All of the above observations strongly support the idea put forward by Kent and co-authors [111], and call for a re- interpretation of earlier results. New expression data should be derived from micro-dissected tissue or by in situ hybridization to avoid biases due to the differential cell composition of normal and cancer tissues (Figure 3).

5. Conclusions

The data discussed above clearly show that miR-143 and -145 can exert both pro-oncogenic and anti-oncogenic functions, depending on a number of factors. First, the balance between the many different factors and signals that can positively or negatively regulate their as well as their targets expression in different cell types. Second, their cell-specific functions, which in turn may stem from their cell-specific expression and availability of their target genes. Indeed, the phenotypic consequences of their over-expression or silencing dramatically vary according to the cell type, the transformed status and even the stage of the disease, suggesting that these microRNAs are neither truly oncosuppressors or oncogenes, but rather they can both promote and inhibit tumorigenesis acting at several levels and in different cell types. More precise analysis of all tumor cell components and cell-specific overexpression or interference experiments are needed to shed light on the mechanisms dictating miR-143 and -145 dichotomic functions, for which animal models inactivating the microRNAs locus in different cell types would be of paramount importance. At this stage, this analysis discourages the proposed attempts at clinical intervention based on manipulating their expression/activity [6].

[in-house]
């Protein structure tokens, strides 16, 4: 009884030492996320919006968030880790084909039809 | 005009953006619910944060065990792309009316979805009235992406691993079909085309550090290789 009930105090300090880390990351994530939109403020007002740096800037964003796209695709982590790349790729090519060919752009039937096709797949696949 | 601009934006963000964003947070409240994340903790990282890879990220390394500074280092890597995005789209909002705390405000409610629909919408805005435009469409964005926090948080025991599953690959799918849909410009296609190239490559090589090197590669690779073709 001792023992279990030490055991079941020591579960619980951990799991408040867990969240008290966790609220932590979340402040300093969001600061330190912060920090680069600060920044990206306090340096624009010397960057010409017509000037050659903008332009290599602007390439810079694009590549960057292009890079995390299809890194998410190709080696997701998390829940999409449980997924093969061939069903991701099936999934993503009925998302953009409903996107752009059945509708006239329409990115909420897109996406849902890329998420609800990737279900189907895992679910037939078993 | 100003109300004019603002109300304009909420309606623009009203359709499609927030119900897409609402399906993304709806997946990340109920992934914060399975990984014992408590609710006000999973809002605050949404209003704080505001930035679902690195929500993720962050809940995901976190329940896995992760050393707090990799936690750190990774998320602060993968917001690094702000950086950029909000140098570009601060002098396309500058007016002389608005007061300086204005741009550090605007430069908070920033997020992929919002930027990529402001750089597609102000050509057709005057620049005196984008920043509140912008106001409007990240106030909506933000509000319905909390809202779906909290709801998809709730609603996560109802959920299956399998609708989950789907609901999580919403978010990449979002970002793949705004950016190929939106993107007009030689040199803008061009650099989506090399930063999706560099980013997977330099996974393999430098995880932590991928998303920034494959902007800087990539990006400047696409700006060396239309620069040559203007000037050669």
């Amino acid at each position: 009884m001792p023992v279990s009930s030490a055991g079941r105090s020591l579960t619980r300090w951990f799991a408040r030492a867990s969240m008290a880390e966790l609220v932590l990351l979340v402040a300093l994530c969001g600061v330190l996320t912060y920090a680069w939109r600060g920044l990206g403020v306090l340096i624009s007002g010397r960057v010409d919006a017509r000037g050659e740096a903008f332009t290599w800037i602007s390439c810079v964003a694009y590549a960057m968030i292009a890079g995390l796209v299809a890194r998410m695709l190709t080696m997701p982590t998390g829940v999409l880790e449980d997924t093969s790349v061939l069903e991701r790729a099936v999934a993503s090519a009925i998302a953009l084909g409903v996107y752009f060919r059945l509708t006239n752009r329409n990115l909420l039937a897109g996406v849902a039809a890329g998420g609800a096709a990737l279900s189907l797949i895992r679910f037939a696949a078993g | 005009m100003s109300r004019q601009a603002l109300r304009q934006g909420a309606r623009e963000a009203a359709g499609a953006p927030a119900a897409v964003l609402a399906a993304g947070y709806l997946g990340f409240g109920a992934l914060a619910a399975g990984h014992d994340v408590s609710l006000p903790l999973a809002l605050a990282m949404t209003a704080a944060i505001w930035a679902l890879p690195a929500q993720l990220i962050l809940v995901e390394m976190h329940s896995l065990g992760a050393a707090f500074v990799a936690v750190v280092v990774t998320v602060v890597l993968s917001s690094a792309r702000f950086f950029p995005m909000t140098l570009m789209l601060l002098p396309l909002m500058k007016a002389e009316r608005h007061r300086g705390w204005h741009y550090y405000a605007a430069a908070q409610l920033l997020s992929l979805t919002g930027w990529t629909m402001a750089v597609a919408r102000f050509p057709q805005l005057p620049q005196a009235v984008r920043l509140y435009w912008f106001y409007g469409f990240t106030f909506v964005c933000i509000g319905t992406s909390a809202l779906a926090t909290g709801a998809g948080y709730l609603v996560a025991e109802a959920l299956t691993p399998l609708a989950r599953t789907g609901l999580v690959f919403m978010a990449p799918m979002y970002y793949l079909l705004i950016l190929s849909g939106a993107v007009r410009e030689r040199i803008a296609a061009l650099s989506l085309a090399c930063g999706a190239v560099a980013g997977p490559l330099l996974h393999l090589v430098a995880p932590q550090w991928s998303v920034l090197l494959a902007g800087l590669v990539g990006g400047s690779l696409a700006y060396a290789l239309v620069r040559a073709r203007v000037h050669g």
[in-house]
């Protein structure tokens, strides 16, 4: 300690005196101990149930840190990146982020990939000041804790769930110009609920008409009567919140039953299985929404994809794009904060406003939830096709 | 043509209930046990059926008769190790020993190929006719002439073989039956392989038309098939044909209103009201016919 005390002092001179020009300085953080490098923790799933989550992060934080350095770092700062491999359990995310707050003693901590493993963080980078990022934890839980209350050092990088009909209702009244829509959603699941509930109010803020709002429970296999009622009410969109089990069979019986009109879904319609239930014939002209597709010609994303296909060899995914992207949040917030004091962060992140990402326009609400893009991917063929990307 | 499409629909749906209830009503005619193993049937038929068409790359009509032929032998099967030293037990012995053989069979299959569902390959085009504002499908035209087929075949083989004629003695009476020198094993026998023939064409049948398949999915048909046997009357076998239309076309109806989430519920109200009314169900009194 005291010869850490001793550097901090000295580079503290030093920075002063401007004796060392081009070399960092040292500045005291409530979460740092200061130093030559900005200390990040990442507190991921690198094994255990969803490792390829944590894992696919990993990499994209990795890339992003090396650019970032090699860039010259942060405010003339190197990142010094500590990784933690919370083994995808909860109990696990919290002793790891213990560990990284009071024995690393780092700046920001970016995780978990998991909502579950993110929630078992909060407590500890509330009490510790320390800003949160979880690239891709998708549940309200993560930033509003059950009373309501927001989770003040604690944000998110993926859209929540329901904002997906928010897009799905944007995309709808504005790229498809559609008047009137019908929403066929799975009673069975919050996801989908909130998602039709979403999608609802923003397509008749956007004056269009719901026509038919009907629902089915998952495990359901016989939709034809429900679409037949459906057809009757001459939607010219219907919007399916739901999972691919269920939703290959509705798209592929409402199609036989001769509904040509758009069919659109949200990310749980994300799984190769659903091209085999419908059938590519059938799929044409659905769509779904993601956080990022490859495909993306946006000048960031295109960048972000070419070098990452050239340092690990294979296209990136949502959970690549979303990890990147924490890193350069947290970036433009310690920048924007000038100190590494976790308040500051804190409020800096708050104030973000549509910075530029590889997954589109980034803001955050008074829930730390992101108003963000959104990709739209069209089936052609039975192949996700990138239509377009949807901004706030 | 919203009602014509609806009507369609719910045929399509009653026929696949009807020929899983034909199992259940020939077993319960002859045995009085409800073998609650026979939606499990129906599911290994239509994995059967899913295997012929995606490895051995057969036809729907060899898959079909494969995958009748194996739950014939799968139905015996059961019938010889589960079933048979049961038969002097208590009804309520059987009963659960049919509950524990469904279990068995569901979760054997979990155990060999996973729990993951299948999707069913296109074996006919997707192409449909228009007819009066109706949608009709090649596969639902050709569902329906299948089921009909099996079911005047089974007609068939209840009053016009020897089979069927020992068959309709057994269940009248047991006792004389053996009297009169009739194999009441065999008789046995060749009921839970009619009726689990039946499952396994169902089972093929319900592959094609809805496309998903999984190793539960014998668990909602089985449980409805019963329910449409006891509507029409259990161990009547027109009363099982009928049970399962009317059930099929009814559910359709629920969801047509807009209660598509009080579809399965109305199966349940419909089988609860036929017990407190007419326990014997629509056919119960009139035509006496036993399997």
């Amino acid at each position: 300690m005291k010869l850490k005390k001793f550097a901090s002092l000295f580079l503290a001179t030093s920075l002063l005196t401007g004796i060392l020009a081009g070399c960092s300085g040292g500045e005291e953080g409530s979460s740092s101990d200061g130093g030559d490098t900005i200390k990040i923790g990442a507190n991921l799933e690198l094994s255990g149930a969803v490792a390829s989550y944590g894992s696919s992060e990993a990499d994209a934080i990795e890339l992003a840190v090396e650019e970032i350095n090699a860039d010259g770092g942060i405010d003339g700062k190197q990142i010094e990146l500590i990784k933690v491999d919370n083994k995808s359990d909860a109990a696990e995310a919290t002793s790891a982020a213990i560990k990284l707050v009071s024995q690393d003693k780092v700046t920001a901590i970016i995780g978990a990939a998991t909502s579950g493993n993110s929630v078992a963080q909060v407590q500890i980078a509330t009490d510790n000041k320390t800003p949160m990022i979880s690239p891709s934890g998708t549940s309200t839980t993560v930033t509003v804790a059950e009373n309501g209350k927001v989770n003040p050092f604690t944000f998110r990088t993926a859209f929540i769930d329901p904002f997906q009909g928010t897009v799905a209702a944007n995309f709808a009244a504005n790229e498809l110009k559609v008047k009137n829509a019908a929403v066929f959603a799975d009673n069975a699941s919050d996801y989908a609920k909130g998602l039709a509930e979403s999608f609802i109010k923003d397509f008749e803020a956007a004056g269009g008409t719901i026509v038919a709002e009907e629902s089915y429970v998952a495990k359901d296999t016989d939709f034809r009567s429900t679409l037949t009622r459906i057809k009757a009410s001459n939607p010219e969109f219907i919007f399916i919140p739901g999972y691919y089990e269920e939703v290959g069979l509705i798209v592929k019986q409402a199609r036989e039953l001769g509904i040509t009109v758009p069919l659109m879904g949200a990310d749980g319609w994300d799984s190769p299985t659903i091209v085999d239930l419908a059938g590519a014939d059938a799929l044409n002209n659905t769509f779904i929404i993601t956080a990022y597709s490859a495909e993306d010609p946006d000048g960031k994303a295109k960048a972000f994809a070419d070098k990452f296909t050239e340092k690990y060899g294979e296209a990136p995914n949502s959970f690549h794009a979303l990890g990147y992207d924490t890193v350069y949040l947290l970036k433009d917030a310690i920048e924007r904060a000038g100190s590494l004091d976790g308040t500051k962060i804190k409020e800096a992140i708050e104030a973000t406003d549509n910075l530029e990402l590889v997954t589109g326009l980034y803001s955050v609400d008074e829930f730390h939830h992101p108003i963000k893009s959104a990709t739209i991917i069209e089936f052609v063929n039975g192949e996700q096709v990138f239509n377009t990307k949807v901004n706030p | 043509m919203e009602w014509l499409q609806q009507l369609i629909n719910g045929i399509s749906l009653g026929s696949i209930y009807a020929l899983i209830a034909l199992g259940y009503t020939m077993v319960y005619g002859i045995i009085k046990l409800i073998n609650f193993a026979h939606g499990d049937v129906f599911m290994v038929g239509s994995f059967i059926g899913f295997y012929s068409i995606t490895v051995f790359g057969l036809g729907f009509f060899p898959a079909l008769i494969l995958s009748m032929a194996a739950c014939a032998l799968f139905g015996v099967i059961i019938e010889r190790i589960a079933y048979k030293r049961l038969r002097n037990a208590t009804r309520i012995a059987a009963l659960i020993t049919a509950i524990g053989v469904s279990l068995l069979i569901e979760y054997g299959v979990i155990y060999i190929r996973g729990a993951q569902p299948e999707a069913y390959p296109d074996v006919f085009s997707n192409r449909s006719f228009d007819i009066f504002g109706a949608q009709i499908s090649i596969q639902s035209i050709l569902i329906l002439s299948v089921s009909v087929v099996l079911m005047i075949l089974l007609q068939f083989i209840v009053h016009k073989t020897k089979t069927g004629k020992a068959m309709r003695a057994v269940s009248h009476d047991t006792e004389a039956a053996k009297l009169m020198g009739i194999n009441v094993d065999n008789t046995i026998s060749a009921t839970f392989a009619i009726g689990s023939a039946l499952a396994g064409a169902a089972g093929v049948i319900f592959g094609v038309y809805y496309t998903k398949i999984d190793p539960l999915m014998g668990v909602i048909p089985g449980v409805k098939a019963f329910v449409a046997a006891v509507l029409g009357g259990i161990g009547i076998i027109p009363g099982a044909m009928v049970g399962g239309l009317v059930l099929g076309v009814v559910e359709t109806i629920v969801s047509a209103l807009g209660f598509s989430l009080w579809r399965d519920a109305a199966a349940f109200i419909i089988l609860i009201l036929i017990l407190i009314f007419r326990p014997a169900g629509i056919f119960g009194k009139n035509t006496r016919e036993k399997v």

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Subjects: Oncology